They began the show with a spot-on recreation of the typical day of a student at St. Olaf. Dave and Ethan played two stereotypical first-year girls, and went through the entire day, from eating in the Caf to going to a Pause dance. They had definitely done their research. They compared the palace that is Ellingson to the run-down mess of Kittelsby, freaked out over a sighting of John Bruer ’16, complained about the Wifi and expressed anxiety over getting “cray-cray” before a Pause dance despite the dry campus policy.

Dave and Ethan then moved on to a more serious topic: how to pick up girls. They told the audience that the only foolproof way to pick up a girl is to use an accent. Because everyone likes a foreign accent, right? Wrong. Dave and Ethan struggled with the rather obscure accents they were given by the audience – Lebanese and Czechoslovakian – but it was quite entertaining watching them try.

Next, the two asked for an audience member with a bad first date story to share it with everyone. A brave young man stepped onto the stage to share his story, which included an overeager girl and a lie he had to tell in order to get away. Dave and Ethan then reenacted the story, but twisted the ending so that instead of running away, the boy was honest with his date and told her that she made him uncomfortable. It was a hilarious, teachable moment.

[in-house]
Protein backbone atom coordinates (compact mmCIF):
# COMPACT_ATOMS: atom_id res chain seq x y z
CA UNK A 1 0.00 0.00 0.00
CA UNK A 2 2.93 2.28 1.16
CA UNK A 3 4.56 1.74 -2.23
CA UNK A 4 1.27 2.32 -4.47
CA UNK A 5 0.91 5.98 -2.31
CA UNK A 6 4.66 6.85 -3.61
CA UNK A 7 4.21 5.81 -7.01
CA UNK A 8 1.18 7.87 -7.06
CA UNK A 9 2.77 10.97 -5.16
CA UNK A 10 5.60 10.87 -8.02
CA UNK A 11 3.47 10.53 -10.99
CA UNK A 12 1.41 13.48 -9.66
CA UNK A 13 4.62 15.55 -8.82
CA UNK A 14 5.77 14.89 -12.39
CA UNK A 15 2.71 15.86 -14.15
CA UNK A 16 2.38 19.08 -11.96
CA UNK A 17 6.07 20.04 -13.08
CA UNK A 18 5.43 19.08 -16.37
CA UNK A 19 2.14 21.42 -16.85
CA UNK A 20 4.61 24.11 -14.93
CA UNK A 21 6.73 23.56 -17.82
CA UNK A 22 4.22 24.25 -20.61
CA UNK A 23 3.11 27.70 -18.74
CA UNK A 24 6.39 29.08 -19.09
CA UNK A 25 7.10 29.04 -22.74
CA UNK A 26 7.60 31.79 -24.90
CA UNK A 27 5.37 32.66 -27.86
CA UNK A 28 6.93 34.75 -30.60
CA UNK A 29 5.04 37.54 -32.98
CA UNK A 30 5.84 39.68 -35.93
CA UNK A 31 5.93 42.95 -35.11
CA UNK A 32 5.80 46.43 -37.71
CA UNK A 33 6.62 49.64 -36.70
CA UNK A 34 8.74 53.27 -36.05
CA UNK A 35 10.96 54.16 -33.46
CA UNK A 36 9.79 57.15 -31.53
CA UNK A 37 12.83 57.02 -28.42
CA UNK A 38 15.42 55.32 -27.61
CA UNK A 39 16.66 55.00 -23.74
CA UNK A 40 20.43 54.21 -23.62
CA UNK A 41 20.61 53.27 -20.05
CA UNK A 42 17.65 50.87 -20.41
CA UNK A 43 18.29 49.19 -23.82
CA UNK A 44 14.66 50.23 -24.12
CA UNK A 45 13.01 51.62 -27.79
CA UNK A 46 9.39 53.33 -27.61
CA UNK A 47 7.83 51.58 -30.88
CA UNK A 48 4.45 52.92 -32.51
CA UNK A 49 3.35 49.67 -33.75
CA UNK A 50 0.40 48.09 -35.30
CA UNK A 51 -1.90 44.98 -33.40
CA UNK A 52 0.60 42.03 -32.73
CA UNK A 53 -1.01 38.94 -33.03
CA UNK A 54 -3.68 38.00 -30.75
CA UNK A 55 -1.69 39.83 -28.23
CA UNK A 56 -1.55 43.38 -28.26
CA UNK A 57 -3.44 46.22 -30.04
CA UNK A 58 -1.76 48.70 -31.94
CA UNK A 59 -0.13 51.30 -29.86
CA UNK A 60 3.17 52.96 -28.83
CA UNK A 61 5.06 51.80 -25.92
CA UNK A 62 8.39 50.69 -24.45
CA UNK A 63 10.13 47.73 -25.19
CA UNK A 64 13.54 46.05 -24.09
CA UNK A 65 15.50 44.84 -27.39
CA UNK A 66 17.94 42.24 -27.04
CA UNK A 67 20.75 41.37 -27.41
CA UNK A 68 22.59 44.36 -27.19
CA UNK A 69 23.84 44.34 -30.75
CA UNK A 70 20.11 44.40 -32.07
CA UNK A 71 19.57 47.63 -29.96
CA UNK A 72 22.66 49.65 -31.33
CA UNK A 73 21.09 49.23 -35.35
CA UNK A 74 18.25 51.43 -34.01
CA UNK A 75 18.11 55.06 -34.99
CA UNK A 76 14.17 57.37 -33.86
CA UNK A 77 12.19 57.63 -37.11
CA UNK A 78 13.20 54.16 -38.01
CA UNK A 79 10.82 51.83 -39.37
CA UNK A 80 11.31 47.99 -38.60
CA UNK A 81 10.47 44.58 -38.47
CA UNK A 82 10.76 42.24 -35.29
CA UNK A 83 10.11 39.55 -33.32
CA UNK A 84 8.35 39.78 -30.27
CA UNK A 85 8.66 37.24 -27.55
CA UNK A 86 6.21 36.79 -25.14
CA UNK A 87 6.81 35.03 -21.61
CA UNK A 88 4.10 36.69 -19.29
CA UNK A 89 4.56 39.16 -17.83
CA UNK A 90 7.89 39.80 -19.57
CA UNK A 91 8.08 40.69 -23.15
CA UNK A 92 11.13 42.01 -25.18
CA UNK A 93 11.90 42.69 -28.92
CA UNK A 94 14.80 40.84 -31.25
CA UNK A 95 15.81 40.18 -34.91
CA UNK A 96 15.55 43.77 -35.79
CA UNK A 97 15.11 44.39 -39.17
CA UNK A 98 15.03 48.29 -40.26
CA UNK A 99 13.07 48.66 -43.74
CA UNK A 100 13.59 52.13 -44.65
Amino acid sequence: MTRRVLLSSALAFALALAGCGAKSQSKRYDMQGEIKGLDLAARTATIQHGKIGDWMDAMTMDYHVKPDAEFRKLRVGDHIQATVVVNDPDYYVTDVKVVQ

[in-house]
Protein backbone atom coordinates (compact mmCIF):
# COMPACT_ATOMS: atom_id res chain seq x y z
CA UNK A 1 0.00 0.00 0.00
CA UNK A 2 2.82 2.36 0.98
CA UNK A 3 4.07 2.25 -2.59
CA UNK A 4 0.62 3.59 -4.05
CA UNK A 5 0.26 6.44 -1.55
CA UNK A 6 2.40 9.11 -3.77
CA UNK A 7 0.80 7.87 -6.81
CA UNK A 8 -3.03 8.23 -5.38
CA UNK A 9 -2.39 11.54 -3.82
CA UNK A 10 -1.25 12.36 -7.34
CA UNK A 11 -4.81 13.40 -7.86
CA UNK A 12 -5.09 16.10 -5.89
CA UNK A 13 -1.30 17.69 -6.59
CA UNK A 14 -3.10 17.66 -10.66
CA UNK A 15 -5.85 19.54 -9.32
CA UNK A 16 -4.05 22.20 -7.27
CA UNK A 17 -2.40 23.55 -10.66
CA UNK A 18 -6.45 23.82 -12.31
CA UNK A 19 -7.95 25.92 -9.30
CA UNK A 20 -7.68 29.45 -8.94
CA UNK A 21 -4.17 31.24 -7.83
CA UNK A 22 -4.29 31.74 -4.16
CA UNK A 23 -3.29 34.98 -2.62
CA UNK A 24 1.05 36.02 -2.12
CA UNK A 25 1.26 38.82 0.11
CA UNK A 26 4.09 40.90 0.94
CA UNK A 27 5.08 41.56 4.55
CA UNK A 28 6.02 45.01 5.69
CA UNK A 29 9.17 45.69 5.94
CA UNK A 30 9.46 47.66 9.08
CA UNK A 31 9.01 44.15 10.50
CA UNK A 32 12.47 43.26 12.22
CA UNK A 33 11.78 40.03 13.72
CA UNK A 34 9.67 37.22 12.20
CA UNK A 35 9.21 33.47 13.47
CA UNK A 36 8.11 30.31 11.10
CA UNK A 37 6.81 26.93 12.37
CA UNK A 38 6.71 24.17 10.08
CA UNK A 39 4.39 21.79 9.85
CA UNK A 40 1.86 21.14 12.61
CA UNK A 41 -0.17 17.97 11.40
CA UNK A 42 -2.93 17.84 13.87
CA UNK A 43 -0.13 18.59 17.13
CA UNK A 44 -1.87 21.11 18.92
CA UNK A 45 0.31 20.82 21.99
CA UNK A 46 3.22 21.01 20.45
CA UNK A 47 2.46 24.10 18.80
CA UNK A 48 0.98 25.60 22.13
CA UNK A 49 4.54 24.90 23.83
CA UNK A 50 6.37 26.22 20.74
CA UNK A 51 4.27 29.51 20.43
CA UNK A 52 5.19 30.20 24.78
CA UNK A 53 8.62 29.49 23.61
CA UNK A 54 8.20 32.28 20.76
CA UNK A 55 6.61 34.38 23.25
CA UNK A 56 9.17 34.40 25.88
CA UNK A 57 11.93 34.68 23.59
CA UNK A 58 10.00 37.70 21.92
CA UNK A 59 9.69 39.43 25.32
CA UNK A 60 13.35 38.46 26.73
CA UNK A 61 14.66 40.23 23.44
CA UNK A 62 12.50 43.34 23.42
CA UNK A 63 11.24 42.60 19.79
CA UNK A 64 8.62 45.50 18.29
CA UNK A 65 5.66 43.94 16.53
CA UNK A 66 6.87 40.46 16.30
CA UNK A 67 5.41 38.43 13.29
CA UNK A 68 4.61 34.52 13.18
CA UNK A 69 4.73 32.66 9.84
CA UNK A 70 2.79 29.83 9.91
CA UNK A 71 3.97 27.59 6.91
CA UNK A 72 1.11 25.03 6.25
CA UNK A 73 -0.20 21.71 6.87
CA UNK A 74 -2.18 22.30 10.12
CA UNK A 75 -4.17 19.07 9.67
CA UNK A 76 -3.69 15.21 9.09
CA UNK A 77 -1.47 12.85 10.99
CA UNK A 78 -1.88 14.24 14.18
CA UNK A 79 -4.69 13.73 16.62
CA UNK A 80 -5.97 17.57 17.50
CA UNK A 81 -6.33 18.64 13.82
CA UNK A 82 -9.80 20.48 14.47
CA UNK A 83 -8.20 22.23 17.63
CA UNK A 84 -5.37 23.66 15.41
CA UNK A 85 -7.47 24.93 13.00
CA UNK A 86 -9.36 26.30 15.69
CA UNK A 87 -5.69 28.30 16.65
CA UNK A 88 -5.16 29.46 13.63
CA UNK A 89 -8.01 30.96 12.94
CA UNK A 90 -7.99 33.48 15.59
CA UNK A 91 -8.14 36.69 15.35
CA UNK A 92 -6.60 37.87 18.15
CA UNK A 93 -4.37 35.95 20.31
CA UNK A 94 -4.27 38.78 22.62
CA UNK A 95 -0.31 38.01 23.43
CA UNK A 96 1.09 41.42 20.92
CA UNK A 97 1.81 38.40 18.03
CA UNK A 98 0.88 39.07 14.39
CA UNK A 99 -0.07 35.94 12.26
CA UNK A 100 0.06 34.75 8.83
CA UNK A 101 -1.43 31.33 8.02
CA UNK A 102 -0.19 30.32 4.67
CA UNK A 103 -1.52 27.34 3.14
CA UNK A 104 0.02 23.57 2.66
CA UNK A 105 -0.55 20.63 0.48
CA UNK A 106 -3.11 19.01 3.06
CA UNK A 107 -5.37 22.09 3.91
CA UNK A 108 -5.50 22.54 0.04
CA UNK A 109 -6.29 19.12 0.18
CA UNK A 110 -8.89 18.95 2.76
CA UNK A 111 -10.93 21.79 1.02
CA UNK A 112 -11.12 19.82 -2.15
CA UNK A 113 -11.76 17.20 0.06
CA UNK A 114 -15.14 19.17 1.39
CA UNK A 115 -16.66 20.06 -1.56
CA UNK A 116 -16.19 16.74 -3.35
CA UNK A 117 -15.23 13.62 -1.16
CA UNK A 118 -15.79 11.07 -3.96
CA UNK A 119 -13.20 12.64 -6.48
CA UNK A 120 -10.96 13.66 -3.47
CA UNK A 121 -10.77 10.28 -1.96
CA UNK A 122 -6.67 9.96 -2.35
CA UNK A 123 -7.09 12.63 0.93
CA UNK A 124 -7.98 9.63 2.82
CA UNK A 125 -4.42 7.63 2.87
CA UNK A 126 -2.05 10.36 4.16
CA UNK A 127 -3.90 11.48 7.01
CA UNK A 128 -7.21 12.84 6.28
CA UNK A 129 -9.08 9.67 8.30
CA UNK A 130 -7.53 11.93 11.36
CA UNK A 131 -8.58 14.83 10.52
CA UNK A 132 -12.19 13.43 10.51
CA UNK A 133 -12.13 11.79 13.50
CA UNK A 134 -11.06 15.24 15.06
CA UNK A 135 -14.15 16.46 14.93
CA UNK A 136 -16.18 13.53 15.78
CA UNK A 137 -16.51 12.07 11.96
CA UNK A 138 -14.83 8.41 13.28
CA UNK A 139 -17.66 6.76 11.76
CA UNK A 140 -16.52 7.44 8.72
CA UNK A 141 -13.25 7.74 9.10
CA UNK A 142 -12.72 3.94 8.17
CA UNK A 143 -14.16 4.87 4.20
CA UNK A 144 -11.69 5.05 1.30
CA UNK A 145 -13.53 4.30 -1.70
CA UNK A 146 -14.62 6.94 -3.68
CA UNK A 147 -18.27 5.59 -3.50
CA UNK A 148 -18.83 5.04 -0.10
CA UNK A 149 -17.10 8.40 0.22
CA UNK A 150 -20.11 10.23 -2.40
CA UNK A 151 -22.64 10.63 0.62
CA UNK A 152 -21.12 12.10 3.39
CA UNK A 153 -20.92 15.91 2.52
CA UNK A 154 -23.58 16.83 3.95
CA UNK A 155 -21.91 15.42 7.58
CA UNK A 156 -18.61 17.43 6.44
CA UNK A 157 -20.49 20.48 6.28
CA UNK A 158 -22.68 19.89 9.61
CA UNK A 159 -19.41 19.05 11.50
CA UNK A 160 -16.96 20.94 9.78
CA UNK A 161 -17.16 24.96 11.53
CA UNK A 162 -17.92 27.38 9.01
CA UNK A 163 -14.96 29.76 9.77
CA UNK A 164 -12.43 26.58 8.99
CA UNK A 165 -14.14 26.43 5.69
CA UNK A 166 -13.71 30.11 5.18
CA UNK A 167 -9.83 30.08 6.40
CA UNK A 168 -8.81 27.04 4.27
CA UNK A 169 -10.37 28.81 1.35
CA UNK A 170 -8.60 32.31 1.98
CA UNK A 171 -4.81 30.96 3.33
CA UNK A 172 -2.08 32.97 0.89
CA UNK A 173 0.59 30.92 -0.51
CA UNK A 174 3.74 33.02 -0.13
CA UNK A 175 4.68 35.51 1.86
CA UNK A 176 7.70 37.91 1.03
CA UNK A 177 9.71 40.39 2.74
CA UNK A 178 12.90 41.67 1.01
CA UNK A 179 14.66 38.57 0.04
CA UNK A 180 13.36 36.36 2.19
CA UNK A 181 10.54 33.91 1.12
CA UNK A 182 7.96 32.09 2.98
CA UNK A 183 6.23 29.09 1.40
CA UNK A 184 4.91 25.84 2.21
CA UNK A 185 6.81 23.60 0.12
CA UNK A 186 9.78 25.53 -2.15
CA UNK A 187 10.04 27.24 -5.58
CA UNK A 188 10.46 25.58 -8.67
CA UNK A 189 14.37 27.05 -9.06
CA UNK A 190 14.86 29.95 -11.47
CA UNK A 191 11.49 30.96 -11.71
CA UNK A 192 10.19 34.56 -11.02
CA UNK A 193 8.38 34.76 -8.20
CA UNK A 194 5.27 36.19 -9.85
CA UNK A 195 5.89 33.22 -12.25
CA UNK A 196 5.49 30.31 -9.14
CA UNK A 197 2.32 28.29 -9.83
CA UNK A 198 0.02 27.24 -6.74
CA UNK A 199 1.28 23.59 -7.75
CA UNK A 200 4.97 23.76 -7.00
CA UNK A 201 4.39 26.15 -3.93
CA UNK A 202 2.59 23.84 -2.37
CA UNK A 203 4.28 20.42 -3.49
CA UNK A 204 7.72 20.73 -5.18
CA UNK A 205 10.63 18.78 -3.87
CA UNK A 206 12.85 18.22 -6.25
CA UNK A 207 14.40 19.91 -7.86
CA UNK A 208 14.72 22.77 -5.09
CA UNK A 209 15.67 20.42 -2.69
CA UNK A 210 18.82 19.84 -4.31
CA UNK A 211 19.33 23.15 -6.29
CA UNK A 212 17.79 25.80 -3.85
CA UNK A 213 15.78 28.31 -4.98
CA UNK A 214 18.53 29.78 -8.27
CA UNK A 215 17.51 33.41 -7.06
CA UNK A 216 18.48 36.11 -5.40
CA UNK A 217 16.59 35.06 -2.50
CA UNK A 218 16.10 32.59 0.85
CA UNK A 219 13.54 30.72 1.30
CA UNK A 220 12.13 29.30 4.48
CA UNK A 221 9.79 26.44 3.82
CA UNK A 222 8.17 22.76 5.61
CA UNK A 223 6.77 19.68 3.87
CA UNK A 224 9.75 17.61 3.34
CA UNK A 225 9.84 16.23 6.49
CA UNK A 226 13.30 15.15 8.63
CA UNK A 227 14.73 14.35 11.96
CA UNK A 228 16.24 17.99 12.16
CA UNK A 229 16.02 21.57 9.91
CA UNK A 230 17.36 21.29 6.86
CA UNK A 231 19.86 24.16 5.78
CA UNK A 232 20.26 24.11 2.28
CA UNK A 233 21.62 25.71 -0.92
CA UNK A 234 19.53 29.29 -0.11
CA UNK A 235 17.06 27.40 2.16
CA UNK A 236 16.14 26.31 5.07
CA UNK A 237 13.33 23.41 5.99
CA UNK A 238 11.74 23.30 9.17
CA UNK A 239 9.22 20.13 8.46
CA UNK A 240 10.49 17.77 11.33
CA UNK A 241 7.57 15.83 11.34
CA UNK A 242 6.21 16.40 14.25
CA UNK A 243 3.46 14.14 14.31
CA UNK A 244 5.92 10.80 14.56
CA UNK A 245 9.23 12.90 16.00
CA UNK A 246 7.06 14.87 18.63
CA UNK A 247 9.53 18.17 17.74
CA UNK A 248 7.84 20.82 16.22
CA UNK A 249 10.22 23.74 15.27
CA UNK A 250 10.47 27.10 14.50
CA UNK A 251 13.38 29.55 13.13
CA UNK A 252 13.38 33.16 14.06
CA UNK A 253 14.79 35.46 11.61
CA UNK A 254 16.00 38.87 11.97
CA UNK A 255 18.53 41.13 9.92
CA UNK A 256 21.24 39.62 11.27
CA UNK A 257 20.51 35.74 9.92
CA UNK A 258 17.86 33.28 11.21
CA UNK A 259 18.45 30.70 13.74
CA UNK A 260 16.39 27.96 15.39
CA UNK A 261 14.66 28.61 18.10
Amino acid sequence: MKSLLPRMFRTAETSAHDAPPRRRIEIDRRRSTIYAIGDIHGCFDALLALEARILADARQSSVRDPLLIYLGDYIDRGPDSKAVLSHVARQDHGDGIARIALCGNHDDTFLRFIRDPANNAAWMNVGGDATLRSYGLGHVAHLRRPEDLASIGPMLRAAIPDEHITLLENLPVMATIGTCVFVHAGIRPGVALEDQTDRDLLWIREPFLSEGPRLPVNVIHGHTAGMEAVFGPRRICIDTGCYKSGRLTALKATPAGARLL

Potentially the most uncomfortable part of the show was the finale: the dating game. One girl was asked onto the stage, and three men were also called up. She sat behind a screen and asked her potential suitors a series of questions, and then made her decision about who she’d most like to date. The questions ranged from “What’s your favorite flavor of ice cream?” to “Show us your best dance move using your arms only.” Unfortunately for the audience, all three of the male participants were ill-prepared to answer questions on the spot. They were definitely not the best audience participants, but Dave and Ethan handled the awkwardness well and successfully diffused any tension.

Overall, the show was thoroughly enjoyable. While Dave and Ethan may not have taught audience members much about dating or love, they certainly gained some new fans here at St. Olaf.

neuner1@stolaf.edu